The phenomenon refers to one culture, which is under the penetration of another culture, and then gradually lost its original characteristics to assimilate to the dominant culture. Assimilative culture often seems as an advanced culture or a strong culture; conversely, another culture that is assimilated by the advantaged one might be called a backward culture or a weak culture. An example can be seen in this case, the Soviet Union, which was one of the largest and most powerful nation states, and played a significant role in the movement of globalization.
The language, social structure, religious values and economic policies of Estonia, Latvia and Lithuania (which were merged by Soviet Union) were highly influenced and dominated by Russian cultural features. However, nearly 15 years later, the politics, culture and economy of Estonia resurged (Berry, 2008, pp. 332-333). It can be said that globalization leads to the cultural homogenization to some extent. Even if under the rule of the powerful nation, the indigenous culture might still be back after the independence.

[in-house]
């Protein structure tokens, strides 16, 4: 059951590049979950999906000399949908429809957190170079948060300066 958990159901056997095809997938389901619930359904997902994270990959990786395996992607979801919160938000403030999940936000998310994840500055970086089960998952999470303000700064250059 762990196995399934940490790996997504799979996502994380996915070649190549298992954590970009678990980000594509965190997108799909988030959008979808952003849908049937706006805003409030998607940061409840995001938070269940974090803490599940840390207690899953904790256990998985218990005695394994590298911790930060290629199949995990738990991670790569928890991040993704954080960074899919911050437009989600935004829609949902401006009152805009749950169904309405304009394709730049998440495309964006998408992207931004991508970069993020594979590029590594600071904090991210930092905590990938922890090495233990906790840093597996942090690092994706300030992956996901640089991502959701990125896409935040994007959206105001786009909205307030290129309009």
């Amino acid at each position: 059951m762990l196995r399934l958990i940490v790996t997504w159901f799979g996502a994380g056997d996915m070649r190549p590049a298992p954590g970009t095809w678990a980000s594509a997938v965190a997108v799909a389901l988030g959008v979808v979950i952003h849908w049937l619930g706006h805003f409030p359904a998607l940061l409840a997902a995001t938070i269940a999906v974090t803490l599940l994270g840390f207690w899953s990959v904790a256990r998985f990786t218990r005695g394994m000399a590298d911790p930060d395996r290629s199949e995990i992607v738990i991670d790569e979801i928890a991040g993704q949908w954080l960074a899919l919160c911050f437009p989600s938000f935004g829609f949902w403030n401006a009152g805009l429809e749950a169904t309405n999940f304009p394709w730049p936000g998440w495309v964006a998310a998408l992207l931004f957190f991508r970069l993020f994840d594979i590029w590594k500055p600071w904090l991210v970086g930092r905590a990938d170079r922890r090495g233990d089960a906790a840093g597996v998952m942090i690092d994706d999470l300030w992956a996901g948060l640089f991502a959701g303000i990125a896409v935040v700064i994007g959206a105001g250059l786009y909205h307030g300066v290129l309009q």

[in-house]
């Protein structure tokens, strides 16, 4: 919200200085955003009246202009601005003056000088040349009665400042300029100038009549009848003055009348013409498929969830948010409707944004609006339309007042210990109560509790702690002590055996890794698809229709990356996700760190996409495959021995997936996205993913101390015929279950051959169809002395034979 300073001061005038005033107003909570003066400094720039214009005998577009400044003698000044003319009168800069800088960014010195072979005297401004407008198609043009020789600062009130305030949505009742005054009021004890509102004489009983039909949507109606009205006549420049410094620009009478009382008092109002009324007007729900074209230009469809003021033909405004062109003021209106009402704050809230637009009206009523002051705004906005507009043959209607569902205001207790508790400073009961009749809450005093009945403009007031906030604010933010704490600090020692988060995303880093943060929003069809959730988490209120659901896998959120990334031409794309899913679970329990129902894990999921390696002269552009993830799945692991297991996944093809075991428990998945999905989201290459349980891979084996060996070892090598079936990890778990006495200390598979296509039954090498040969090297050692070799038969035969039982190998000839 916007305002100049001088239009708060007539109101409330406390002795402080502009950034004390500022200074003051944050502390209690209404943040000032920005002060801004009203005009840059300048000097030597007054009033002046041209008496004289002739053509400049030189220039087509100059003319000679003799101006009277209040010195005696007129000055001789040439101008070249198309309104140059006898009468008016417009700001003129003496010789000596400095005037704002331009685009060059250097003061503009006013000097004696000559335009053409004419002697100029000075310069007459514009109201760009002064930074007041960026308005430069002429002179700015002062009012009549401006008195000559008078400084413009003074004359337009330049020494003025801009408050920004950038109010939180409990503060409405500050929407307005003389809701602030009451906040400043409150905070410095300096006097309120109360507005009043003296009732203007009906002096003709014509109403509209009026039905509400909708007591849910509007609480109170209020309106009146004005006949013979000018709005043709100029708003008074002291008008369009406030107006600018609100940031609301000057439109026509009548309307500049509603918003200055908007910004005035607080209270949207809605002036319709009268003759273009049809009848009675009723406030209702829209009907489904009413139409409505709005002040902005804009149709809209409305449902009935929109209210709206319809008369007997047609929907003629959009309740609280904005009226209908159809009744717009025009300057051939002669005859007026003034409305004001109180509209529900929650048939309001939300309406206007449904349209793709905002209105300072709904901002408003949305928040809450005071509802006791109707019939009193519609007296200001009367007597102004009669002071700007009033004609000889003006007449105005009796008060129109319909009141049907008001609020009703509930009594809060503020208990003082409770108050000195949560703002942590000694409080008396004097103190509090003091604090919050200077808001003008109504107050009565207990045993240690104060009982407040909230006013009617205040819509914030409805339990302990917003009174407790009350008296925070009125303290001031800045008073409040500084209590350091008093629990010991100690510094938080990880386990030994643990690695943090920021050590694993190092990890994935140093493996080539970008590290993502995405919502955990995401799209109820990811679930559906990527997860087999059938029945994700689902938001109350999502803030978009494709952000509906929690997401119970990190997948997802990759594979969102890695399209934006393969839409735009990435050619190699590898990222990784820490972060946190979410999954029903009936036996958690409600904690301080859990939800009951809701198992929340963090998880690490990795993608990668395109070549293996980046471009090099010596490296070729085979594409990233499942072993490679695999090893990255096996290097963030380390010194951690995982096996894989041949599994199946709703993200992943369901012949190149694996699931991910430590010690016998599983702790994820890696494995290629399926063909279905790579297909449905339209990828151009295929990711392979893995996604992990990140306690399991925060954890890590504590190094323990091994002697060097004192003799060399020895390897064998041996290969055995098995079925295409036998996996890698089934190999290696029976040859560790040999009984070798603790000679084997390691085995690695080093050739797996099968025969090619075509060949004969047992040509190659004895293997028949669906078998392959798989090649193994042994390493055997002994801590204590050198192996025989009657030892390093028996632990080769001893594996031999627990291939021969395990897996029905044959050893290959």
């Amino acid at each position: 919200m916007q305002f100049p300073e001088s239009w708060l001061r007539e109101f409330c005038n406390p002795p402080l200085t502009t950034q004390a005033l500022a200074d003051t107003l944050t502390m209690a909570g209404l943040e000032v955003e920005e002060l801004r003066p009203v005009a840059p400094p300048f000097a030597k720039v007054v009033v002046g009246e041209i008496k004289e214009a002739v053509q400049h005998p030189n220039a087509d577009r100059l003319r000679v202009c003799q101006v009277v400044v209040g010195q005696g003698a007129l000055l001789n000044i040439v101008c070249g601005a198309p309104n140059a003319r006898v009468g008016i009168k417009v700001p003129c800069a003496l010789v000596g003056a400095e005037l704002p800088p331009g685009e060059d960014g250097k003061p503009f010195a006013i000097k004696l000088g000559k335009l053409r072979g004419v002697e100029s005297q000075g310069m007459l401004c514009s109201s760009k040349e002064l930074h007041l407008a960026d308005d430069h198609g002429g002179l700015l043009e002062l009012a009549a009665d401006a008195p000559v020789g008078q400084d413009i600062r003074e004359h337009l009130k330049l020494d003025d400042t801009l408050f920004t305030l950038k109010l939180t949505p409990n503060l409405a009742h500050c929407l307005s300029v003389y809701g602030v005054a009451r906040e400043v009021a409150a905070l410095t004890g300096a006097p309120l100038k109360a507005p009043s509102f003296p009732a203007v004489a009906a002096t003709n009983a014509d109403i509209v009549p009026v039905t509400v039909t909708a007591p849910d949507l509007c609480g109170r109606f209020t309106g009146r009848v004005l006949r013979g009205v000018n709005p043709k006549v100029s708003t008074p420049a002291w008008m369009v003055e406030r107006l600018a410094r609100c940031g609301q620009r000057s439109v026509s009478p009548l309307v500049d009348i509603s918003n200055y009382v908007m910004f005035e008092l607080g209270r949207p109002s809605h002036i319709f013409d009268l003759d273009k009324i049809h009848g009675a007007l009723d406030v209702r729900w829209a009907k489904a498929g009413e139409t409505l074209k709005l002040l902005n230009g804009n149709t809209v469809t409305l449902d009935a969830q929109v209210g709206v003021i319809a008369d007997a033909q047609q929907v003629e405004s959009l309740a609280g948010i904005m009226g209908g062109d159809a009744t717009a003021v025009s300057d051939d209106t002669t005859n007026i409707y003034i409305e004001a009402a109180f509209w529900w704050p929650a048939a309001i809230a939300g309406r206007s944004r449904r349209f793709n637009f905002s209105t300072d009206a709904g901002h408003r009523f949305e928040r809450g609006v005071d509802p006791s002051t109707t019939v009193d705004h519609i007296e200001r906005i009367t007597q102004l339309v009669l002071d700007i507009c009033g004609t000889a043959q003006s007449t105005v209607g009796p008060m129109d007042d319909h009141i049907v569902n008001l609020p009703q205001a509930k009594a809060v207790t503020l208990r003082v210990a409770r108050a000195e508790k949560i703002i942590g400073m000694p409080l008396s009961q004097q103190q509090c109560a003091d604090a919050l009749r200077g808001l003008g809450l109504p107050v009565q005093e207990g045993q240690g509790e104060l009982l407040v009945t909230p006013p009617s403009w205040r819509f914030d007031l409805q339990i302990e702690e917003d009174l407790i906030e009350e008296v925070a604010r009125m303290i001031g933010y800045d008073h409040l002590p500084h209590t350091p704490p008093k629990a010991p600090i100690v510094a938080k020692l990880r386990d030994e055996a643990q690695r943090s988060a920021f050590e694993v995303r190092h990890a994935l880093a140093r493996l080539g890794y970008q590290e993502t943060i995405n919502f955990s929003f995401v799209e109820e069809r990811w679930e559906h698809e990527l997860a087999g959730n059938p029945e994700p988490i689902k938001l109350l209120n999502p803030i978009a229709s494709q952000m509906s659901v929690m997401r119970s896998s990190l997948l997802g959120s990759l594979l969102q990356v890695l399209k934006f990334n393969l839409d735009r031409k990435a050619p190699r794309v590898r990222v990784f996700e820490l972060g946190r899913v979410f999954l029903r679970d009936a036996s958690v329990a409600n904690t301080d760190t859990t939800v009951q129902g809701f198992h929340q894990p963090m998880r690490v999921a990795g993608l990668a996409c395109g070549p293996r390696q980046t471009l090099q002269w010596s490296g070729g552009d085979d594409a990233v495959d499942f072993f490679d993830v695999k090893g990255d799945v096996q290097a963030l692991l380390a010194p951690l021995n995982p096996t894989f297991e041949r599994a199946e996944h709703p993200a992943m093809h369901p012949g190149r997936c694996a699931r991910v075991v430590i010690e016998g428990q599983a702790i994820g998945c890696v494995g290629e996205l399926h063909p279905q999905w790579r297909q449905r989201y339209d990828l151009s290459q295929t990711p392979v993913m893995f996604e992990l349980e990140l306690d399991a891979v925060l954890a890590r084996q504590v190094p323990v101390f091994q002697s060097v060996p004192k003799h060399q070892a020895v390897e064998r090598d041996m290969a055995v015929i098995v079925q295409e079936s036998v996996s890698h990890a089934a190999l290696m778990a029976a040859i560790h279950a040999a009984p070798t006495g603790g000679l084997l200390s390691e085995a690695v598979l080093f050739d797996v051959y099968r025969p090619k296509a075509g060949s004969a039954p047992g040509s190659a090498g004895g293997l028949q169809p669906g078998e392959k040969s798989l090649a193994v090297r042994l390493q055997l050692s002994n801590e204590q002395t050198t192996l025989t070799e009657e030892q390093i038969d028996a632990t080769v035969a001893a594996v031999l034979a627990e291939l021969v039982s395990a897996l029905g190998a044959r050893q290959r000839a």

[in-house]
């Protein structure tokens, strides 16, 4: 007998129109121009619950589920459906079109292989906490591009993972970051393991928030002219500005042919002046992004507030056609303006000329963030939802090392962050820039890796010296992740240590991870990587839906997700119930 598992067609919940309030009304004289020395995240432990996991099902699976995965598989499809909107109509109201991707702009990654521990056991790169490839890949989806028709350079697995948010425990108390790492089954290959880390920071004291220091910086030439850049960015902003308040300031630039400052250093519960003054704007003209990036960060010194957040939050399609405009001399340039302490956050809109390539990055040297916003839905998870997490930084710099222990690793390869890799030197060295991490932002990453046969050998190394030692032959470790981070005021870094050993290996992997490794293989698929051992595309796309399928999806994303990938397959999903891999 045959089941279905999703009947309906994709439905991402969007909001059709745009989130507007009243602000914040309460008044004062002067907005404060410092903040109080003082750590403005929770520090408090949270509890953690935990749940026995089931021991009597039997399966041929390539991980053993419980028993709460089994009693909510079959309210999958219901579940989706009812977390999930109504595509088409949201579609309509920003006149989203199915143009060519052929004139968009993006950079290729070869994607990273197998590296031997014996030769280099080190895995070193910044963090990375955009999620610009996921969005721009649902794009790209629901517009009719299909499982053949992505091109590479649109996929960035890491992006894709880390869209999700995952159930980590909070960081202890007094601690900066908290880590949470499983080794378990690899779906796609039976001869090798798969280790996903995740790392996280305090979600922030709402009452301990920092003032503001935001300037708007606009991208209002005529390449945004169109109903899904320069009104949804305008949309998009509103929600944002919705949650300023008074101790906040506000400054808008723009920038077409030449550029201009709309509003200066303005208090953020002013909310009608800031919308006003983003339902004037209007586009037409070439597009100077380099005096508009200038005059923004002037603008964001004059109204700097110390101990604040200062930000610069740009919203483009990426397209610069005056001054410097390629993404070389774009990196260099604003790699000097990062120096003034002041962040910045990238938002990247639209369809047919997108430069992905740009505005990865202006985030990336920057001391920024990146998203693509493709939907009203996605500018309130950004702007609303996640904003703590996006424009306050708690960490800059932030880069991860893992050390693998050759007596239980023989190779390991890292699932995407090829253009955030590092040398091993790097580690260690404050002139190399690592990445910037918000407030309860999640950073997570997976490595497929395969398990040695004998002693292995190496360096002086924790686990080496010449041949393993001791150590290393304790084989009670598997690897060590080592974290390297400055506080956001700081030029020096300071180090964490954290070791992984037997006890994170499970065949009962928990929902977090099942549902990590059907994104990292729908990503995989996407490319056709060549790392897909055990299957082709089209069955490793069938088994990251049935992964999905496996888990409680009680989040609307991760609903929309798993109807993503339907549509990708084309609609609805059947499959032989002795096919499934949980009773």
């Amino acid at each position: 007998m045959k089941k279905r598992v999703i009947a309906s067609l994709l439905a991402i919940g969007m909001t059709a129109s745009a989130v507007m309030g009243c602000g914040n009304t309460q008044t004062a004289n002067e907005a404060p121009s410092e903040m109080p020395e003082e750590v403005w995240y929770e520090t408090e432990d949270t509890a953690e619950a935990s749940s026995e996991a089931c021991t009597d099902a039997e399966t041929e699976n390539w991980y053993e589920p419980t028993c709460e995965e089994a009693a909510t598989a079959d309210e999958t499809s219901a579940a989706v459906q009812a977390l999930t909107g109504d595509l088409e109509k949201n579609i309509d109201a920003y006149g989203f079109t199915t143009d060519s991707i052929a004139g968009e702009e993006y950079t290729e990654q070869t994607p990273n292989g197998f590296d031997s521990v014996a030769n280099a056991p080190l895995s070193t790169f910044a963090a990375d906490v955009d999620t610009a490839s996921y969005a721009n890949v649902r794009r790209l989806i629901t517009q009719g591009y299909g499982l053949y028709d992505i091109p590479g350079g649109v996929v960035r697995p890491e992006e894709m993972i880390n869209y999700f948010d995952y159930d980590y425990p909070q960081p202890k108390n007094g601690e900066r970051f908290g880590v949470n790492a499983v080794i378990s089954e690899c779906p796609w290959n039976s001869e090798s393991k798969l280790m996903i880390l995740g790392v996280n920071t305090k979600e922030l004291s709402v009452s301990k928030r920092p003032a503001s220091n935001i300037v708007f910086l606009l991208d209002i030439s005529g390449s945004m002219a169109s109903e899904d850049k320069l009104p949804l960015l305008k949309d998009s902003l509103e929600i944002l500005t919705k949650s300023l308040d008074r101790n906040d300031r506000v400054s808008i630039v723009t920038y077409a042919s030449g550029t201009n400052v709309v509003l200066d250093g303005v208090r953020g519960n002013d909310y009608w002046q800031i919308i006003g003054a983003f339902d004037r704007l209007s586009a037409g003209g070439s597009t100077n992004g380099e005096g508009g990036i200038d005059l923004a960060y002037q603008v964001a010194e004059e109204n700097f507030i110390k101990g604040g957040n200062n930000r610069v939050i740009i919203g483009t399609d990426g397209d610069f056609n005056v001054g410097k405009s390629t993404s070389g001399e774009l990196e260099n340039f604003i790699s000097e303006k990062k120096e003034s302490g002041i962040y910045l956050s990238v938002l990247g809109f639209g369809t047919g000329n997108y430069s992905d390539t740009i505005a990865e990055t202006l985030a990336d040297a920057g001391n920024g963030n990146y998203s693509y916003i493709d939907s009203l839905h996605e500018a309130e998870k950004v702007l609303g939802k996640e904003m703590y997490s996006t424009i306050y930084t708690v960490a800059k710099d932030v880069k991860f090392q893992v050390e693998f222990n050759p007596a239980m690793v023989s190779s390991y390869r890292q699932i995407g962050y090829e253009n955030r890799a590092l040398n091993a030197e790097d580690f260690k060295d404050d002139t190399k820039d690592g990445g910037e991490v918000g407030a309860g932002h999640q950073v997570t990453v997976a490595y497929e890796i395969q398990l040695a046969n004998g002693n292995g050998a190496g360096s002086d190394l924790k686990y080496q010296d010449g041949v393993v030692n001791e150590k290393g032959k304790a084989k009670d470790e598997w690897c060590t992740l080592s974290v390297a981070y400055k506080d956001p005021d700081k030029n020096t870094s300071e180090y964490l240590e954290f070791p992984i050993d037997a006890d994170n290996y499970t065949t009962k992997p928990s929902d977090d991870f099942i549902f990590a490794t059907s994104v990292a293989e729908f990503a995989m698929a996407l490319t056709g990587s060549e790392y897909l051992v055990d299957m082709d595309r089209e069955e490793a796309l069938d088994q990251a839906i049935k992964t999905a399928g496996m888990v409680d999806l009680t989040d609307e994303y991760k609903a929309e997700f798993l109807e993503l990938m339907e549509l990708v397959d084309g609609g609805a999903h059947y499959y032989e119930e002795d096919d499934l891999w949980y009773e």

Another possibility is the integration of different cultures, which is a diversified phenomenon by participating fully into the dominant society that may lead to some shared values and features, while keeping their own distinctive cultures (Berry, 2008, p. 332). For example, McDonald’s, which is one of the most successful international food service organizations, has fully realized that it is essential to adapt to the local cultures and obtain understanding and recognition of local consumers to survive in foreign markets (Peng, 2009, p. 19).
In particular, McDonald’s in China has promoted special Chicken Nuggets and Chinese rice catering to local dietary habits of consumers. It seems that the taste of the food in McDonald’s is nearly the same around the world, no matter in America, Spain or China. The difference is the various cultures in different countries. McDonald’s will introduce new products in some certain areas according to different national consumer taste, preference and legal, religious and local habits of customs (Watson, 2000, p. 125-132). What is more, this phenomenon enriches the connotation of the culture, and increases the diversity of people’s consumer choice.